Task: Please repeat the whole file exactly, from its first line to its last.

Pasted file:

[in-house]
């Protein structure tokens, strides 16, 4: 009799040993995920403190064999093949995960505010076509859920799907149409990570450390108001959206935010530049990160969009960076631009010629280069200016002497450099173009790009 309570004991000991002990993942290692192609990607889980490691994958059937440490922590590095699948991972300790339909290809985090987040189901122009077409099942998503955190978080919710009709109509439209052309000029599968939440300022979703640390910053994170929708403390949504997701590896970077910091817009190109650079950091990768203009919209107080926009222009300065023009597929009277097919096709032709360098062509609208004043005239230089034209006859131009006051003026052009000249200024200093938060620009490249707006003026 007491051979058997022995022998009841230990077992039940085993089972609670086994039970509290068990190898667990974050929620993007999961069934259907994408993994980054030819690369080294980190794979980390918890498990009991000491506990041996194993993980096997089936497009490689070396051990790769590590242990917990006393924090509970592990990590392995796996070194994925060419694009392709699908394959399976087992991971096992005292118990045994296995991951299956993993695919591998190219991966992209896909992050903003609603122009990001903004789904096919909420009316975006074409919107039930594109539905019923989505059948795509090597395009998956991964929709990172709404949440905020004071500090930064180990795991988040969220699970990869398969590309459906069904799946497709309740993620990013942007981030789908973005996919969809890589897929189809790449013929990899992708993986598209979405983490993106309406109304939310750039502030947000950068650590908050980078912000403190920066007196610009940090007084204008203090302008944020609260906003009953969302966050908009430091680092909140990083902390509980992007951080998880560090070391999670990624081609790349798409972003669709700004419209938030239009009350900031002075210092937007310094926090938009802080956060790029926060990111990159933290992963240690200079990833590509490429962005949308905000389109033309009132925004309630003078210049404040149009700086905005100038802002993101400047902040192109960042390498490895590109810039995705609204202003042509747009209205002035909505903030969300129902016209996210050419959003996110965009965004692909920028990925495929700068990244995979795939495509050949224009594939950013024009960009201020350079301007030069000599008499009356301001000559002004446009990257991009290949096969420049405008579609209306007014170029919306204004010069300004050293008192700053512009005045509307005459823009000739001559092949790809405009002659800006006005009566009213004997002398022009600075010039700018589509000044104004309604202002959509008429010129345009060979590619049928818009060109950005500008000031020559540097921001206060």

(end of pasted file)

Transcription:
[in-house]
């Protein structure tokens, strides 16, 4: 009799040993995920403190064999093949995960505010076509859920799907149409990570450390108001959206935010530049990160969009960076631009010629280069200016002497450099173009790009 309570004991000991002990993942290692192609990607889980490691994958059937440490922590590095699948991972300790339909290809985090987040189901122009077409099942998503955190978080919710009709109509439209052309000029599968939440300022979703640390910053994170929708403390949504997701590896970077910091817009190109650079950091990768203009919209107080926009222009300065023009597929009277097919096709032709360098062509609208004043005239230089034209006859131009006051003026052009000249200024200093938060620009490249707006003026 007491051979058997022995022998009841230990077992039940085993089972609670086994039970509290068990190898667990974050929620993007999961069934259907994408993994980054030819690369080294980190794979980390918890498990009991000491506990041996194993993980096997089936497009490689070396051990790769590590242990917990006393924090509970592990990590392995796996070194994925060419694009392709699908394959399976087992991971096992005292118990045994296995991951299956993993695919591998190219991966992209896909992050903003609603122009990001903004789904096919909420009316975006074409919107039930594109539905019923989505059948795509090597395009998956991964929709990172709404949440905020004071500090930064180990795991988040969220699970990869398969590309459906069904799946497709309740993620990013942007981030789908973005996919969809890589897929189809790449013929990899992708993986598209979405983490993106309406109304939310750039502030947000950068650590908050980078912000403190920066007196610009940090007084204008203090302008944020609260906003009953969302966050908009430091680092909140990083902390509980992007951080998880560090070391999670990624081609790349798409972003669709700004419209938030239009009350900031002075210092937007310094926090938009802080956060790029926060990111990159933290992963240690200079990833590509490429962005949308905000389109033309009132925004309630003078210049404040149009700086905005100038802002993101400047902040192109960042390498490895590109810039995705609204202003042509747009209205002035909505903030969300129902016209996210050419959003996110965009965004692909920028990925495929700068990244995979795939495509050949224009594939950013024009960009201020350079301007030069000599008499009356301001000559002004446009990257991009290949096969420049405008579609209306007014170029919306204004010069300004050293008192700053512009005045509307005459823009000739001559092949790809405009002659800006006005009566009213004997002398022009600075010039700018589509000044104004309604202002959509008429010129345009060979590619049928818009060109950005500008000031020559540097921001206060």